Rady Children's Hospital

Rady Children's Hospital Preparing to Offer Vaccines to Kids 5 to 11

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The CDC gave the final sign-off on coronavirus vaccines for kids 5 to 11 on Tuesday, and Rady Children’s Hospital says it’ll be ready to start administering shots as soon as Wednesday.

Dr. John Bradley, Rady Children’s Director of Infectious said the hospital is already taking appointments and has 1,000 child doses of the Pfizer vaccine in-house.

“We’re very excited to immunize children as quickly as possible,” Dr. Bradley said.

The CDC director's endorsement of the vaccine in children ages 5 to 11 came hours after an advisory panel unanimously recommended its use.

While the Pfizer vaccine for kids is made of the same stuff as adult doses -- only less of it -- there are similarities and differences on school-age children and the pandemic as a whole. 

“We’ve trained pharmacists, nurses, Infectious disease nurses. We’ve done the best job we could to make sure everything will go smoothly,” Bradley said.

Like the adult doses, the efficacy rate is near 90% and it’s administered in two doses three weeks apart. Children with compromised immune systems will need boosters.

“Those kids will likely end up needing a third dose or a fourth dose in order to achieve the same kind of immunity that two doses give to an otherwise healthy child,” Dr. Bradley explained.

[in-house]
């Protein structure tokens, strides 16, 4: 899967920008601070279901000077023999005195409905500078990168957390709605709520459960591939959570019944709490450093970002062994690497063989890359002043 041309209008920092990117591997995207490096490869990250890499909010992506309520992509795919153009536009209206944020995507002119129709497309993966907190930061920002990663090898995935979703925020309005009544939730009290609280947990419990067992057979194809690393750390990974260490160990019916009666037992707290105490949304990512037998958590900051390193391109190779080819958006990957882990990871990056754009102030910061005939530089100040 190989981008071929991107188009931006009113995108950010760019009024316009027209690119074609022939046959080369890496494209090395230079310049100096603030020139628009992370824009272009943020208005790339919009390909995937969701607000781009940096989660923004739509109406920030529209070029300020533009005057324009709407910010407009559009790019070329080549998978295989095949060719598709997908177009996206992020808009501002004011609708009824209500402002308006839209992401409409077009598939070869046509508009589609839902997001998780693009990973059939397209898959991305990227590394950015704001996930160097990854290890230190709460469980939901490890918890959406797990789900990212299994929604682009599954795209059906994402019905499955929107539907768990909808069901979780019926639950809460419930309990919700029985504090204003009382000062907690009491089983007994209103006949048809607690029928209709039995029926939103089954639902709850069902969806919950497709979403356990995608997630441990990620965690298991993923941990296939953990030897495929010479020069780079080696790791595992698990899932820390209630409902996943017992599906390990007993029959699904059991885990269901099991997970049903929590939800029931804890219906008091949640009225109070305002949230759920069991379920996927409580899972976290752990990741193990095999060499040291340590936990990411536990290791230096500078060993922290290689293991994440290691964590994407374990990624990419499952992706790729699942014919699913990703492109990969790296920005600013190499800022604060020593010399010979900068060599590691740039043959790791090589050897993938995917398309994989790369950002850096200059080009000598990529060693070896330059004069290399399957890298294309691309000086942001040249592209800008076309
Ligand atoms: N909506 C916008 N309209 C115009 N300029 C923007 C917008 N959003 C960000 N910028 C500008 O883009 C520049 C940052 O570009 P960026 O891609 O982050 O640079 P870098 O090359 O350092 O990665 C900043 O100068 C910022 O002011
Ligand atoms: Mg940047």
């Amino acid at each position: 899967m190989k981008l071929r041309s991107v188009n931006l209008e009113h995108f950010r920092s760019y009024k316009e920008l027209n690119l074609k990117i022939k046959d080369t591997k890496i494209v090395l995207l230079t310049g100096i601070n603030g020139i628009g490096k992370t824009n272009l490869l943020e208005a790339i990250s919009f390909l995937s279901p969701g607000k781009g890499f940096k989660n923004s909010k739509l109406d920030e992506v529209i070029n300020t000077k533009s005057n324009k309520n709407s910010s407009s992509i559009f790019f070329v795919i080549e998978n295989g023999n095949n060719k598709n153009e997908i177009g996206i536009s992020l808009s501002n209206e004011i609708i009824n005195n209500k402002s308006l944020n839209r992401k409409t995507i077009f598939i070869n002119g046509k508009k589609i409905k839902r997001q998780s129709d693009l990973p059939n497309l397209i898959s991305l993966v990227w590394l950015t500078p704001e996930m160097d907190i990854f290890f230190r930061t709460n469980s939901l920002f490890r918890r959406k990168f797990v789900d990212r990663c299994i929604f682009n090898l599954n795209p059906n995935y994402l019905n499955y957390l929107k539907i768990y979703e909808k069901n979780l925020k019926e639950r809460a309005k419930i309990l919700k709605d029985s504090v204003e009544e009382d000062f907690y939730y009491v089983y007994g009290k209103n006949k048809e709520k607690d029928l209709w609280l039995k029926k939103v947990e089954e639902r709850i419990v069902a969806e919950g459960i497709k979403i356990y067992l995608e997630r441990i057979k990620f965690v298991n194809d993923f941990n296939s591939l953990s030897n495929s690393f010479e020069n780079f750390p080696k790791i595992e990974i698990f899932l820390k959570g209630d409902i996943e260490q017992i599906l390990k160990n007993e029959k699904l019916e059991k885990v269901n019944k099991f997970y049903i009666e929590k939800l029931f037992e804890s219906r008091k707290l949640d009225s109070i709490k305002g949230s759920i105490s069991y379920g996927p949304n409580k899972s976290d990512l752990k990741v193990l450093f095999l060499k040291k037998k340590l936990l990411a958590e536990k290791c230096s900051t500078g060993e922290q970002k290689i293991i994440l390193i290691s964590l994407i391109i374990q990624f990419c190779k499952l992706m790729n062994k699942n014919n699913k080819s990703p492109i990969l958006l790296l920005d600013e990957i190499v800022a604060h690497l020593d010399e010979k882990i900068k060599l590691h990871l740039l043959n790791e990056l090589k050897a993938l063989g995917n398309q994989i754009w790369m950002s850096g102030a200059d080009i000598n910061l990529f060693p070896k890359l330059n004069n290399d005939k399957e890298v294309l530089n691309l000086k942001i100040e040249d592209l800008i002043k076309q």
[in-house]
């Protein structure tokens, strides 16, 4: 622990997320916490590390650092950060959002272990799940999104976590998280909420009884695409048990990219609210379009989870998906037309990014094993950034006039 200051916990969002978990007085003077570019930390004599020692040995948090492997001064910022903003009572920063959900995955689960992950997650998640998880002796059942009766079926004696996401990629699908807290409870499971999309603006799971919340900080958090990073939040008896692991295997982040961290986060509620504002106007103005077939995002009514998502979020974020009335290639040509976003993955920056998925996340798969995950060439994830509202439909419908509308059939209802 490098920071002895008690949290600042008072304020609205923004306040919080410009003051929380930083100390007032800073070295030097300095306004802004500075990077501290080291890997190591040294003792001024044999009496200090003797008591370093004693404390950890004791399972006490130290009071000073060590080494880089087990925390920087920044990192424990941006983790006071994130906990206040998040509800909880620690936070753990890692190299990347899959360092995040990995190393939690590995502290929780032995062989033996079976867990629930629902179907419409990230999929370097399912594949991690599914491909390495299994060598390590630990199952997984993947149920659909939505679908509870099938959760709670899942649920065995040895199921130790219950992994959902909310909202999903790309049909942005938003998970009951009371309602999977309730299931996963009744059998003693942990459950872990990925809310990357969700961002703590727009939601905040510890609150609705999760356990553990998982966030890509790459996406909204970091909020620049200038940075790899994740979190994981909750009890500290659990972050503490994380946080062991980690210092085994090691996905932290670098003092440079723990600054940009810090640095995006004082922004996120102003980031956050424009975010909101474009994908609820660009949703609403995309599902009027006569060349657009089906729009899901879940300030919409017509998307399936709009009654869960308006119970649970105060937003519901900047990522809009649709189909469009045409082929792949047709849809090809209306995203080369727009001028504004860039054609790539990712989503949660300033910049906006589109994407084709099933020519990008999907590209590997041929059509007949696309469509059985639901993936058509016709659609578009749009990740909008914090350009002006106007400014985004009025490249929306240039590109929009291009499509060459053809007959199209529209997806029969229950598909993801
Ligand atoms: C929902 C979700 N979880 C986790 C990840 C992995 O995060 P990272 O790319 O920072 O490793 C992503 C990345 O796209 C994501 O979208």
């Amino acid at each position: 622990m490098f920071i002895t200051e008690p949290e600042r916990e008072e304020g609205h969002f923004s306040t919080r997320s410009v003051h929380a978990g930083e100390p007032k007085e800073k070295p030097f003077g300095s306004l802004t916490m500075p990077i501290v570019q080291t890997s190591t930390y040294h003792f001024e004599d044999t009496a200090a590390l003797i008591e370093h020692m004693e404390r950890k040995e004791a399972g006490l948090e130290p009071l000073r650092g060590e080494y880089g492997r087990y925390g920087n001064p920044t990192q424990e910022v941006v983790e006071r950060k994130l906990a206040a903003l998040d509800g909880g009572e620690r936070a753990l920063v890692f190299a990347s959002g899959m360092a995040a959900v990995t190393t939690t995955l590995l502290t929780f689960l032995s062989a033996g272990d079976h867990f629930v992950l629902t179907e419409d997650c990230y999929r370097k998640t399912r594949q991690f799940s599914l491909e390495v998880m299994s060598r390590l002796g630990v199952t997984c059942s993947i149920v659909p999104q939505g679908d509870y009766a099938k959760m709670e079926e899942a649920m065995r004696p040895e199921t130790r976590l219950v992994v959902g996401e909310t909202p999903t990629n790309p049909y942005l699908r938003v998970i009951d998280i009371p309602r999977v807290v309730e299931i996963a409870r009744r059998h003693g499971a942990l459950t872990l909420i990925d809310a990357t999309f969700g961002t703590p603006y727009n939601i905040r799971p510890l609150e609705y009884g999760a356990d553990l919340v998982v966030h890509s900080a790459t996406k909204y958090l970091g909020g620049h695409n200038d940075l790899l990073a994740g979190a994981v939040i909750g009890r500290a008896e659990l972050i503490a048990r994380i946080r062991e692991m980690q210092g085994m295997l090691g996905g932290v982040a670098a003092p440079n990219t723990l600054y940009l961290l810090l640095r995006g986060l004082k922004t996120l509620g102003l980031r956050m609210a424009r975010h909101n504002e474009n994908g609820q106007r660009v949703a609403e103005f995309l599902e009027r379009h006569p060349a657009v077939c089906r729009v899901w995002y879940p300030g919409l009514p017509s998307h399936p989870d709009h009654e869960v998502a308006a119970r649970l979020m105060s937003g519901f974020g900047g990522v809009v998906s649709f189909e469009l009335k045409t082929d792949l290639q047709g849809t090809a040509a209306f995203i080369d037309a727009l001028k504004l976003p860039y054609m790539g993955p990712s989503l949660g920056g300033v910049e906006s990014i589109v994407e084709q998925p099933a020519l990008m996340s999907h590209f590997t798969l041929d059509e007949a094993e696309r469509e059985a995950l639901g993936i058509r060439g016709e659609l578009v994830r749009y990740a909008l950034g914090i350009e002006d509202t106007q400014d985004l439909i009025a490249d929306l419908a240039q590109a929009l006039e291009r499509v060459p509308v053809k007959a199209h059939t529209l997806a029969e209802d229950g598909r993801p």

Despite school mandates, Dr. Bradley said the first in line will likely be those kids whose parents share the greatest concerns about the spread of COVID-19.

“There is a group of parents out there that are worried about COVID and afraid their kids will get COVID, and they are very protective,” he said.

He expects supplies to go fast, but those wishing to wait shouldn’t worry. Bradley says new shipments will arrive weekly and there will be enough doses to vaccinate every child in San Diego County.

Rady Children’s Hospital is ready to administer COVID-19 vaccines to children 5 to 11 following the CDC’s clearance to do so. NBC 7’s Nicole Gomez has details.

Based on the child vaccine test findings released by the CDC Tuesday, Bradley said vaccinating those 5 to 11 years old will have a huge impact, overall, on the spread of the virus.

“Kids, I think, are driving our current pandemic numbers. Once we get all our school-age children immunized I think our pandemic numbers will drop significantly,” he said.

Unlike the release of the adult vaccines, there won’t be vaccination super stations set up around the county. Instead, parents are encouraged to work through their usual health care provider to set up appointments for their children.

If your health care provider isn’t offering the shot yet, Rady children’s hospital is taking appointments online.

Appointments are available starting Wednesday at 7 a.m.

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